Persistent Postural-Perceptual Dizziness (PPPD): A systematic review of 10 years’ progress in diagnosis and treatment
Objective: We reviewed the existing literature on Persistent Postural-Perceptual Dizziness (PPPD) and enquired about symptoms, diagnosis and treatments proposed in order to assess how concepts, diagnostic criteria and treatment have evolved over the last 10 years.
Method: We conducted a systematic review of the literature.
Results: PPPD is a frequent entity that has been only recently well described. Diagnosis relies on anamnesis; posturography is helpful. High scores of depression, neuroticism and introversion may be a risk factor for PPPD. 25% of cases may be triggered by neurotologic events such as Vestibular migraine, which is more prevalent than Meniere’s disease. There are alterations in activity and connectivity in the key central vestibular, visual and anxiety systems. Selective serotonin reuptake inhibitors (SSRI) and especially Sertraline could be the medication of choice. Other SSRI or Serotonin and noradrenaline reuptake inhibitors (SNRI) may be chosen in case of comorbid psychiatric disorders or insufficient response to the first choice medication. Cognitive behavioural therapy, vestibular and balance rehabilitation therapy seem to be effective.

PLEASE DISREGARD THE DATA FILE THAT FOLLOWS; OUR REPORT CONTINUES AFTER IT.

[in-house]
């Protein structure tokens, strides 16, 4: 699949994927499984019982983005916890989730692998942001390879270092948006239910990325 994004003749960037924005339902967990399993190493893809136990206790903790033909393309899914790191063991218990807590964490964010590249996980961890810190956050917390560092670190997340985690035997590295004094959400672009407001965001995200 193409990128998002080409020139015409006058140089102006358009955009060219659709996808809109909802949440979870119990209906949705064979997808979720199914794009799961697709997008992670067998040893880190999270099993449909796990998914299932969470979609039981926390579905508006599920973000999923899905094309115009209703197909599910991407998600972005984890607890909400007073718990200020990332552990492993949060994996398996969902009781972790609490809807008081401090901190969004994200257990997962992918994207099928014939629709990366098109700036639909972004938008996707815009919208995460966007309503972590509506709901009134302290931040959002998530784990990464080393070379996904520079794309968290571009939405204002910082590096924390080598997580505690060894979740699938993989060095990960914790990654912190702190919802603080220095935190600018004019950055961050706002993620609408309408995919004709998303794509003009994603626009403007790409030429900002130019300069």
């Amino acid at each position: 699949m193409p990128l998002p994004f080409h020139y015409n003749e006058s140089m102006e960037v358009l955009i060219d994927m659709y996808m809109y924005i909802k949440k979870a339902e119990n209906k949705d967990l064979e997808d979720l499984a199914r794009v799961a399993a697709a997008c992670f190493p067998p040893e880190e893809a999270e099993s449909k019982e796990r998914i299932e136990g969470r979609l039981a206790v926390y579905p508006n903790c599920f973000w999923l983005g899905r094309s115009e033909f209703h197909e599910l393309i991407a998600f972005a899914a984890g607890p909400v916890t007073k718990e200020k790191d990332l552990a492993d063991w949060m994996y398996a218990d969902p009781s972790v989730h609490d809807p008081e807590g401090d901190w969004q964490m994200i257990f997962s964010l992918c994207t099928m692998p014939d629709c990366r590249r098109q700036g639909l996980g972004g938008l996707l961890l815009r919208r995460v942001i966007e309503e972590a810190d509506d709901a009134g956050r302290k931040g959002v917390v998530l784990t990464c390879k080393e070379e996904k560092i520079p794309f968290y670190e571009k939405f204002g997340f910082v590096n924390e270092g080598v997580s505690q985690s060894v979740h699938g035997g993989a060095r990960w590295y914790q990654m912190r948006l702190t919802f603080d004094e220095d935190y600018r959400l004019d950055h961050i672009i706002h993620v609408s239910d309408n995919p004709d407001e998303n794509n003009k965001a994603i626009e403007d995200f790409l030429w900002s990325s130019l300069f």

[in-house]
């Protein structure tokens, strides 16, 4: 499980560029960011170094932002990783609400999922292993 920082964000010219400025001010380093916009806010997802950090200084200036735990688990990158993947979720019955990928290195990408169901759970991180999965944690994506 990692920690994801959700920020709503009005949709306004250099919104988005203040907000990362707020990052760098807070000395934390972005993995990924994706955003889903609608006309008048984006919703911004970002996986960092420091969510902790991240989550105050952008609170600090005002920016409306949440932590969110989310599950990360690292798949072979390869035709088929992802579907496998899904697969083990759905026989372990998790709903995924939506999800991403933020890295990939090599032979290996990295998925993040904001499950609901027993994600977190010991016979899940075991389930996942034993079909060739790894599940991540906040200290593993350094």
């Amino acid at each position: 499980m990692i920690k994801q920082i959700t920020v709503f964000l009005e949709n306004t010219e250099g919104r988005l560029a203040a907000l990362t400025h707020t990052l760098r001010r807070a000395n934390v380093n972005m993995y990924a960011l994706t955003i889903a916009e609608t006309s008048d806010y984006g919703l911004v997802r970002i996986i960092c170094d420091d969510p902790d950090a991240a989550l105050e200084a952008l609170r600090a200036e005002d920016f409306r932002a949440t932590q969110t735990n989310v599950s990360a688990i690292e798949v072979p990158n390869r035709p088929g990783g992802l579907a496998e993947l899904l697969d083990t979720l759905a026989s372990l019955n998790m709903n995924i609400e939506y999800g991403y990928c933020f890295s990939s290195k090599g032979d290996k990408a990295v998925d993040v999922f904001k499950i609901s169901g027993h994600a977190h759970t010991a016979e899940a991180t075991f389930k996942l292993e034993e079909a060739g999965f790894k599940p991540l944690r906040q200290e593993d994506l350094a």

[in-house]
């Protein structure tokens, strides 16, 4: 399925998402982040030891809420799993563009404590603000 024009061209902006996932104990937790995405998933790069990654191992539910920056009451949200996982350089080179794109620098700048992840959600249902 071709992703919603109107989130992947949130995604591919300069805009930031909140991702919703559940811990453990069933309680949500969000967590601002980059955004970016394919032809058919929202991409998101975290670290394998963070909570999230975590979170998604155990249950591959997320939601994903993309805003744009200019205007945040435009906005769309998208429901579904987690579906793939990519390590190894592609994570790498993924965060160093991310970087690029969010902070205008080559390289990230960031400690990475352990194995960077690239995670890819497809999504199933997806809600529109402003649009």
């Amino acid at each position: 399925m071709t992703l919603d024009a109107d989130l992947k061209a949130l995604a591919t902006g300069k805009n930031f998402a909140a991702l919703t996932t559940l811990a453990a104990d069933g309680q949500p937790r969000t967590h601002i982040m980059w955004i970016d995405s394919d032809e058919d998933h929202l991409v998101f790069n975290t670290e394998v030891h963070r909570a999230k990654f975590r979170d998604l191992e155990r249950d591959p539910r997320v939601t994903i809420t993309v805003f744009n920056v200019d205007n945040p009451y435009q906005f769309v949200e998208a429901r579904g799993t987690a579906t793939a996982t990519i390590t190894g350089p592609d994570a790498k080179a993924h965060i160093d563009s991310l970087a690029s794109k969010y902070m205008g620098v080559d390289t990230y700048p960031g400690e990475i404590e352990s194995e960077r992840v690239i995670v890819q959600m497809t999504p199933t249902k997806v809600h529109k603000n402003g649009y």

Conclusion: PPPD seems to stem from a multi-sensory maladjustment. Symptoms of Vestibular migraine, Meniere’s disease and PPPD are often overlapping, stressing the need for more precise diagnostic tools. Cognitive behavioural therapy and vestibular rehabilitation therapy have been recently proved to be effective therapeutic options for PPPD. However, there is little progress done concerning drug-treatments: SSRI and SNRI may help, but there is a need for larger controlled double-blind trials to confirm the effectiveness.